I’m an inveterate list maker. Even as a kid I had a written catalogue of all my Halloween candy and would carefully amend the numbers as I munched through my stash. I’m also an avid freecycler – giving or finding unwanted, but still useable stuff for free. This post is a mashup of those two pursuits, although this year has taken a bit of a hit, in part, due to Covid. If you’ve followed my year-end freecycle posts you may be disappointed this go round. There are no sweet scores like a microscope complete with supplies to do fecal float testing, car canopy shelters or chicken collectibles.

In 2017, I was given a structure that my friend Tracy and I converted into a chicken coop and even before we were done I was gifted a whole flock of 12 hens, a rooster and their 22 chicks.  Since then I’ve learned to restrain myself and not jump at the chance to adopt every free chicken on offer, in part, due to biosecurity concerns as well as space. Nothing like adding a few unwanted roommates to upset the good order of flock dynamics.

I did, however, get a new rooster. I hatched Simon here four years ago and sadly he died last winter. Tarek has been a good replacement and I was happy to save him from the soup pot. I was a bit nervous getting a new boy in light of the horror stories about aggressive roosters, but he’s turned out to be good with me and the hens and isn’t an excessive crower. He’s also fathered some cool looking chicks.

I’ve received some interesting non-chicken related items including artwork, an office chair, veggie starts, toiletries, a box of 95 light bulbs and even a Christmas turkey from someone who was mistakenly sent an extra with their grocery store delivery.

I’ll confine this list to the stuff I can use for my birds:

  • 57 bags wood shavings
  • 21 buckets wood ashes (dustbath)
  • 10 bags shredded paper (bedding for transport crates)
  • 5 wheeled, lockable plastic bins (feed storage)
  • 4 plastic feeders, 1 glass waterer, heat lamp/bulb, water nipples, gate latch
  • Piles of egg cartons and dried egg shells (which I feed back to my flock for calcium)
  • Dustpan and broom
  • Box of garbage bags
  • Bag of CDs (hung up to deter aerial predators)
  • Not for my birds, but for me: 4 cloth face masks (with chicken pattern)

The big score is food. I’m a volunteer with our local food recovery program, picking up unsold produce from the local grocery store several times a week. My friend Thomas and I sort the donations into animal food, people food and compost.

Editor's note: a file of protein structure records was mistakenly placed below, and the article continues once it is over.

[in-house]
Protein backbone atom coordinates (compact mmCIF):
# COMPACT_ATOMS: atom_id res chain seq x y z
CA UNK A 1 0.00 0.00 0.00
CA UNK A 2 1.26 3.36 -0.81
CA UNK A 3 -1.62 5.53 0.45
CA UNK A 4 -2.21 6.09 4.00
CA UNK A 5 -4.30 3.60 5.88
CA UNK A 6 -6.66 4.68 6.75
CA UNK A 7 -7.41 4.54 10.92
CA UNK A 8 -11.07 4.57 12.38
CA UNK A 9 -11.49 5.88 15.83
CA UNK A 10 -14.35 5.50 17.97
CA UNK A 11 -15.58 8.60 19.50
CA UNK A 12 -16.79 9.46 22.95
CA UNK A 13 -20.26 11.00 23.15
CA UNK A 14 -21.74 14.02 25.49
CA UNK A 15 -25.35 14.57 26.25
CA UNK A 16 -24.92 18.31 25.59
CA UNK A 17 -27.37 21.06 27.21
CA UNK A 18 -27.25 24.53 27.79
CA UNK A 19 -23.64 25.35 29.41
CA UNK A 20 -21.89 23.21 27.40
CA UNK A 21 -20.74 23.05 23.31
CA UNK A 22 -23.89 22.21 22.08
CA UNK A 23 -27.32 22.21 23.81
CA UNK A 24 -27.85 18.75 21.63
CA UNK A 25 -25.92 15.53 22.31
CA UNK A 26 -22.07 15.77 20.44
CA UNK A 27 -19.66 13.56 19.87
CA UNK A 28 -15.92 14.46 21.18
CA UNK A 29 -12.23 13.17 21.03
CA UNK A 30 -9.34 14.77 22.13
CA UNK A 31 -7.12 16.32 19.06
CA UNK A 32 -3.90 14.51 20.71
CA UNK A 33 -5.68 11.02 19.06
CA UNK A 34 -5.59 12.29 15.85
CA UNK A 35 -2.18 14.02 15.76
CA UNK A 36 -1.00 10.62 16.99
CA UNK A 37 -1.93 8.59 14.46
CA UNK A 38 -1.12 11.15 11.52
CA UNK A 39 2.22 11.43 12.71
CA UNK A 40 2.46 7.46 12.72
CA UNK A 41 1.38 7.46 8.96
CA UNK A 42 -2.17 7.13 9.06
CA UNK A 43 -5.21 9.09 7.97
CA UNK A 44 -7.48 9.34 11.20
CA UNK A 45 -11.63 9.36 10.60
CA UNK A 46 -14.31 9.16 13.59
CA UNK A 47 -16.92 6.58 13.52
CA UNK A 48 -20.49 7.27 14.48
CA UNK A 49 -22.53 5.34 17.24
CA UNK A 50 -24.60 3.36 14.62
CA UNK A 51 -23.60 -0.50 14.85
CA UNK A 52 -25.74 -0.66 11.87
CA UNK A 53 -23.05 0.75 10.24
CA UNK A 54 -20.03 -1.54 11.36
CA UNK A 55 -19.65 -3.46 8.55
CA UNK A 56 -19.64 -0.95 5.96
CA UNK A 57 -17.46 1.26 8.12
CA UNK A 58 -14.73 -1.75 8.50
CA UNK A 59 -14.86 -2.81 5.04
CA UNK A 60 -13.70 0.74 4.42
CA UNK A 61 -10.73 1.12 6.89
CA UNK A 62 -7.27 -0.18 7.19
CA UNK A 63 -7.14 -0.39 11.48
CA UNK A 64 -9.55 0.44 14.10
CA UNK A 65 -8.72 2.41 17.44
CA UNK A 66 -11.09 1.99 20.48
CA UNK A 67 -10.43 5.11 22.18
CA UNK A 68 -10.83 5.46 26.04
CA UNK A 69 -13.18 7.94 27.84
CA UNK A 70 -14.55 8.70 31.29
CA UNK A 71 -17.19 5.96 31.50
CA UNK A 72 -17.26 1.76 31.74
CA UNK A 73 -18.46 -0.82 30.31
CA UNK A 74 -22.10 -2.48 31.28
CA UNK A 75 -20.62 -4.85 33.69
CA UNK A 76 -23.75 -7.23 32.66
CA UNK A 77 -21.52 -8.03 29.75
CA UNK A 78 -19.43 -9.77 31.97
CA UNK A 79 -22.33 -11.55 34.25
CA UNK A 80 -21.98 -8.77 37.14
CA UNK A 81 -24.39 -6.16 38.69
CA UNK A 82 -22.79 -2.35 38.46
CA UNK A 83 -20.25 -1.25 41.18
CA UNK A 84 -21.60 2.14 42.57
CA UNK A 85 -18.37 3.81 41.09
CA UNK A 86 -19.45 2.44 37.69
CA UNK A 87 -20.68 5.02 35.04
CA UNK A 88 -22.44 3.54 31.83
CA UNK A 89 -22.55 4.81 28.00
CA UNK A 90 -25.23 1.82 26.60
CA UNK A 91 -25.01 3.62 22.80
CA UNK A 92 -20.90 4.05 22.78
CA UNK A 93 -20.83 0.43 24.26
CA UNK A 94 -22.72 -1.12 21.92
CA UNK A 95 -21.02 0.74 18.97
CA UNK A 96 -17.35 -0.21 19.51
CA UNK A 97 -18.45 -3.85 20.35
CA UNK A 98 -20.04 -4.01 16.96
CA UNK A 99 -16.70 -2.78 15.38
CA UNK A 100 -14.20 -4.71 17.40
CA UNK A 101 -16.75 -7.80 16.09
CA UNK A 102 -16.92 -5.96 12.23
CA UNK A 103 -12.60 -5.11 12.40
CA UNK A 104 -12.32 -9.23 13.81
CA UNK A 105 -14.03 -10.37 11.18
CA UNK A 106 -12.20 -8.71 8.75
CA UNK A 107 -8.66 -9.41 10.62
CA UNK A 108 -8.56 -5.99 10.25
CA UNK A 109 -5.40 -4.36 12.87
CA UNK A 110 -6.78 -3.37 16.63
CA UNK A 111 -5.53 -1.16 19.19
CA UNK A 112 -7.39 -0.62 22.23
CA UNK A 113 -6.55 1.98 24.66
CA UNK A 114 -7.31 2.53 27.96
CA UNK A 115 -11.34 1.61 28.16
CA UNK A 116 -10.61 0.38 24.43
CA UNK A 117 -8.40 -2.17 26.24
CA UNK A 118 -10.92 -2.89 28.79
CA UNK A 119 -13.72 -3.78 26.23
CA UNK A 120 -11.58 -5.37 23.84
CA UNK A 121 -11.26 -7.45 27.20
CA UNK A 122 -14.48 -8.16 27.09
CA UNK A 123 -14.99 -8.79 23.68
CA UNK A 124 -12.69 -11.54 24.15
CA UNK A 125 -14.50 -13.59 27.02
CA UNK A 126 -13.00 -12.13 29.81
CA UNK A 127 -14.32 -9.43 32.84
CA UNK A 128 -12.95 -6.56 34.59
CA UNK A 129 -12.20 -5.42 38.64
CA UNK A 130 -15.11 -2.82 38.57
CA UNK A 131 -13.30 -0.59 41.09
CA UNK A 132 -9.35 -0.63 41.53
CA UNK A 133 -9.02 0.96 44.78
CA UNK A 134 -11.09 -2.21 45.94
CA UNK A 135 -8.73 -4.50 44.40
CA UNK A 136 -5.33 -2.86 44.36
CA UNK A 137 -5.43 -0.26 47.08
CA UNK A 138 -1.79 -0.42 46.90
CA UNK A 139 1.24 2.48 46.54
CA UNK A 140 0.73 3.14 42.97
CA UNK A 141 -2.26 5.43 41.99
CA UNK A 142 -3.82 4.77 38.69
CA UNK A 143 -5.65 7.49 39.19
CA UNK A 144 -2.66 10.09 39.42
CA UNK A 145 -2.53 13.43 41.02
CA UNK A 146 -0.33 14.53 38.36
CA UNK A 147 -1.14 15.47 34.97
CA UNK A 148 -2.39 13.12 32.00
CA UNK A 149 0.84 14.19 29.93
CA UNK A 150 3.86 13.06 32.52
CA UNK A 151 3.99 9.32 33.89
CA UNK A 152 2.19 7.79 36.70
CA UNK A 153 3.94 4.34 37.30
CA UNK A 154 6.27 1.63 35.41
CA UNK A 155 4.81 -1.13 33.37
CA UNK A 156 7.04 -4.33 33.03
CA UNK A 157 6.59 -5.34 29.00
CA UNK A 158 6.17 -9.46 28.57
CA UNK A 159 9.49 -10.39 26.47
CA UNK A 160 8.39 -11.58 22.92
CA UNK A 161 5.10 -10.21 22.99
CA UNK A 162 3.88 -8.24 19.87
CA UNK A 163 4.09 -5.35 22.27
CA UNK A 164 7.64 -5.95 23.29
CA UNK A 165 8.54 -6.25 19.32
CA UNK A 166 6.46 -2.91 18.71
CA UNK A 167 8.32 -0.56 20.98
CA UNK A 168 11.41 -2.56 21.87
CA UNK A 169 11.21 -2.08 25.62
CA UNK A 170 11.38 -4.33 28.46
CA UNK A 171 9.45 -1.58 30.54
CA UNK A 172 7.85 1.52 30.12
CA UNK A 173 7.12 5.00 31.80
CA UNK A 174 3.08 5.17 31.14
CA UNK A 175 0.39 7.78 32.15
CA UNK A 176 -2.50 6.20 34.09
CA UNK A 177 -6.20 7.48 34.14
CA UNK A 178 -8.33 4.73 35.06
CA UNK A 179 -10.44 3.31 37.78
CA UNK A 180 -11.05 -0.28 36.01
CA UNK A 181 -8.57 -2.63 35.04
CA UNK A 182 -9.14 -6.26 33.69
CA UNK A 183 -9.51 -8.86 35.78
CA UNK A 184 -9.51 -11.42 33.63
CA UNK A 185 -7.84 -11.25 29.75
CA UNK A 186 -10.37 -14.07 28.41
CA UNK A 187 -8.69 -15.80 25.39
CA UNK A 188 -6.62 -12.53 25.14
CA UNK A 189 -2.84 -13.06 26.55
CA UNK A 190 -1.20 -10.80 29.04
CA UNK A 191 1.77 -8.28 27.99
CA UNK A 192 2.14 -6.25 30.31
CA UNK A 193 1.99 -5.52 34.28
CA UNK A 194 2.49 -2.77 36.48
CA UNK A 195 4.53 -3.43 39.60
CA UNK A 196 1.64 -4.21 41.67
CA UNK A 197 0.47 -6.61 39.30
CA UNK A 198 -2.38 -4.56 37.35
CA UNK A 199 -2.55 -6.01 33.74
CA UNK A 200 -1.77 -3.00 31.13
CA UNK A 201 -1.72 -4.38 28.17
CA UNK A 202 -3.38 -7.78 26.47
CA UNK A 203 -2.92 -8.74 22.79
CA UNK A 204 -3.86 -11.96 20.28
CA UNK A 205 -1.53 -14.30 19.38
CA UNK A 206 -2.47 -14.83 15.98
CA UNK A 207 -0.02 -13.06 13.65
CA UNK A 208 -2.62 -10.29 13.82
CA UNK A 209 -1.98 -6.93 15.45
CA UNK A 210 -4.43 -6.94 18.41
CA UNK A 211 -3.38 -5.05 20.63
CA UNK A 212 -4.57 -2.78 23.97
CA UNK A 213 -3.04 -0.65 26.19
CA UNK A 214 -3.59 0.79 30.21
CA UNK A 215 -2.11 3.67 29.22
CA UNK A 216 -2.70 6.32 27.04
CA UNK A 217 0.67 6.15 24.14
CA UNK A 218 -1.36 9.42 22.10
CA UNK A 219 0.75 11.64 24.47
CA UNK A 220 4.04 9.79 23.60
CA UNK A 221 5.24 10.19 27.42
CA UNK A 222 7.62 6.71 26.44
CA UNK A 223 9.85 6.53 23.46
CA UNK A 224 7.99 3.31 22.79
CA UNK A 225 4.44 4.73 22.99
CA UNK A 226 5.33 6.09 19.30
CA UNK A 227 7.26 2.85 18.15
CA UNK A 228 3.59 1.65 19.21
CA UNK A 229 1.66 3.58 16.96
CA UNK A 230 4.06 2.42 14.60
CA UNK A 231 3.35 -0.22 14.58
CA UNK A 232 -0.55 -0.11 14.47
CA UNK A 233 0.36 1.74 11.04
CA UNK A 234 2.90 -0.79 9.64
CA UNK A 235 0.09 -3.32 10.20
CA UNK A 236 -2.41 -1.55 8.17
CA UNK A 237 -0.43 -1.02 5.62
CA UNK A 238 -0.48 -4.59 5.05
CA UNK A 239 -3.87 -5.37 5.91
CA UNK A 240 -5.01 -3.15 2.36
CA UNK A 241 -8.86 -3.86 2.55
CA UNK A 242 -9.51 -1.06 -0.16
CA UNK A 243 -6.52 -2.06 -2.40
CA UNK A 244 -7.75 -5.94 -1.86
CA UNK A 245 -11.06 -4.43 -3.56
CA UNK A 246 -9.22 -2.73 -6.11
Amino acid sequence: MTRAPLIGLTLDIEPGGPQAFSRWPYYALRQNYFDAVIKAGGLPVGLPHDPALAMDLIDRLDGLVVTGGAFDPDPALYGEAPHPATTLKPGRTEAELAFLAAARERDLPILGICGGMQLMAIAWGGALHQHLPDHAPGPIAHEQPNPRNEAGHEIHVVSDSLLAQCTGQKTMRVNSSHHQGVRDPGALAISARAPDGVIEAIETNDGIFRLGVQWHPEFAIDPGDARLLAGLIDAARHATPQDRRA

The stuff still useable for people is packed into boxes on his front porch and anyone can come help themselves. He keeps the compostables and we split the animal food (which I often share with other chicken keepers). I occasionally take home some perfectly edible produce: bags of onions, carrots or limes; lettuce and kale; bunches of mint, cilantro and green onions; oyster and button mushrooms.

I’ve also managed to snag recently expired pet food from my veterinarian or new stuff from folks with fussy dogs or cats who won’t eat the latest on offer.

  • 232 boxes fruits and veggies
  • 104 veggie burgers/hotdogs and falafels
  • 35 cans and 7 bags pet food
  • 28 packages tofu
  • 26 containers of yoghurt, cottage cheese, kefir (calcium)
  • 1½ bags chicken feed, ½ bag of chick starter, ½ bag oyster shells
  • 1 bucket corn

The reality is this year I haven’t had any pressing projects that would require me to source materials (i.e. salvaged wood, hardware, doors, window or fencing). I’ve managed to turn down offers of free birds and I haven’t always had the energy to hunt for stuff. The pursuit of freebies may not cost anything, but it does take time. You have to check the online giveaway posts or compose your own wanted ads. Then you have to communicate with folks and pick things up in a timely manner. Sometimes I’ve just missed a good find.

If you are in need of anything I highly recommend finding ways to get it for free before shopping it new. I’ve been amazed what people are willing to give away without any expectations of something in return. I appreciate their generosity and feel like we’re all working together to keep useable things from ending up in the landfill. Freecycling isn’t just about saving money, it’s about the recognition that consumer waste is choking the planet. Most of us don’t need everything we have and there’s a great feeling of satisfaction about passing it on to someone else who does.

For some tips on freecycling check out this post.


It may sound trite, but sometimes the best gifts in life aren’t ‘things’. One of the my highlights of the past year has been being mentored by Dr Vicki Bowes, Avian Vet/Pathologist. Last summer she kindly accepted my request to be interviewed for my blog, which turned into six hours stretched over two days. When I left I asked if I could send her some necropsy photos for her opinion on diagnoses. She suggested that a more effective learning opportunity for me would be if we sat down together. We’ve now gone through several dozen cases over ten hours at her laptop. I’m so appreciative that she saw in Bitchin’ Chickens my desire to present science-based information and that she was willing to lend her expertise to support me.

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